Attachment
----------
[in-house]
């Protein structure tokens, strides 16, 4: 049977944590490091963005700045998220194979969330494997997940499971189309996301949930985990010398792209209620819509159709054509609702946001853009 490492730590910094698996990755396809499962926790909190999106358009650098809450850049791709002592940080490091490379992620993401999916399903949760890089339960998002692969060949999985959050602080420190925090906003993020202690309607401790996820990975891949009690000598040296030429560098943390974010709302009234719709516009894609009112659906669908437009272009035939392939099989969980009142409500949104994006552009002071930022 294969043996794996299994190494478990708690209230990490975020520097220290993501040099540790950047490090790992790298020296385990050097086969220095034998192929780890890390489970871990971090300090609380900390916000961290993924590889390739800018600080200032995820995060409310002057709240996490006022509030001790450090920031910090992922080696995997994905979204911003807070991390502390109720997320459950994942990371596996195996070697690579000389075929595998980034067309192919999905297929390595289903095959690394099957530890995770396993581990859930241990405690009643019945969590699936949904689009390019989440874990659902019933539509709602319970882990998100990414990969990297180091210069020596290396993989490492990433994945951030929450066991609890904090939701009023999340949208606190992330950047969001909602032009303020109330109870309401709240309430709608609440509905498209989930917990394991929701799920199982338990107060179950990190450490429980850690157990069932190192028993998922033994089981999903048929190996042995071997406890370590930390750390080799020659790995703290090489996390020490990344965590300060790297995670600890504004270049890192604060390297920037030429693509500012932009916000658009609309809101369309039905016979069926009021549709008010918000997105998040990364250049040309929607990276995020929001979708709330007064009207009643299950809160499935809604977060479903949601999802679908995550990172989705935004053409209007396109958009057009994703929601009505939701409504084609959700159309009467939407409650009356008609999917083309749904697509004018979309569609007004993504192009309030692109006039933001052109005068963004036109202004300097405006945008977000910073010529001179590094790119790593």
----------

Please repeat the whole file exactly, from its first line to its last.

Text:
[in-house]
């Protein structure tokens, strides 16, 4: 049977944590490091963005700045998220194979969330494997997940499971189309996301949930985990010398792209209620819509159709054509609702946001853009 490492730590910094698996990755396809499962926790909190999106358009650098809450850049791709002592940080490091490379992620993401999916399903949760890089339960998002692969060949999985959050602080420190925090906003993020202690309607401790996820990975891949009690000598040296030429560098943390974010709302009234719709516009894609009112659906669908437009272009035939392939099989969980009142409500949104994006552009002071930022 294969043996794996299994190494478990708690209230990490975020520097220290993501040099540790950047490090790992790298020296385990050097086969220095034998192929780890890390489970871990971090300090609380900390916000961290993924590889390739800018600080200032995820995060409310002057709240996490006022509030001790450090920031910090992922080696995997994905979204911003807070991390502390109720997320459950994942990371596996195996070697690579000389075929595998980034067309192919999905297929390595289903095959690394099957530890995770396993581990859930241990405690009643019945969590699936949904689009390019989440874990659902019933539509709602319970882990998100990414990969990297180091210069020596290396993989490492990433994945951030929450066991609890904090939701009023999340949208606190992330950047969001909602032009303020109330109870309401709240309430709608609440509905498209989930917990394991929701799920199982338990107060179950990190450490429980850690157990069932190192028993998922033994089981999903048929190996042995071997406890370590930390750390080799020659790995703290090489996390020490990344965590300060790297995670600890504004270049890192604060390297920037030429693509500012932009916000658009609309809101369309039905016979069926009021549709008010918000997105998040990364250049040309929607990276995020929001979708709330007064009207009643299950809160499935809604977060479903949601999802679908995550990172989705935004053409209007396109958009057009994703929601009505939701409504084609959700159309009467939407409650009356008609999917083309749904697509004018979309569609007004993504192009309030692109006039933001052109005068963004036109202004300097405006945008977000910073010529001179590094790119790593």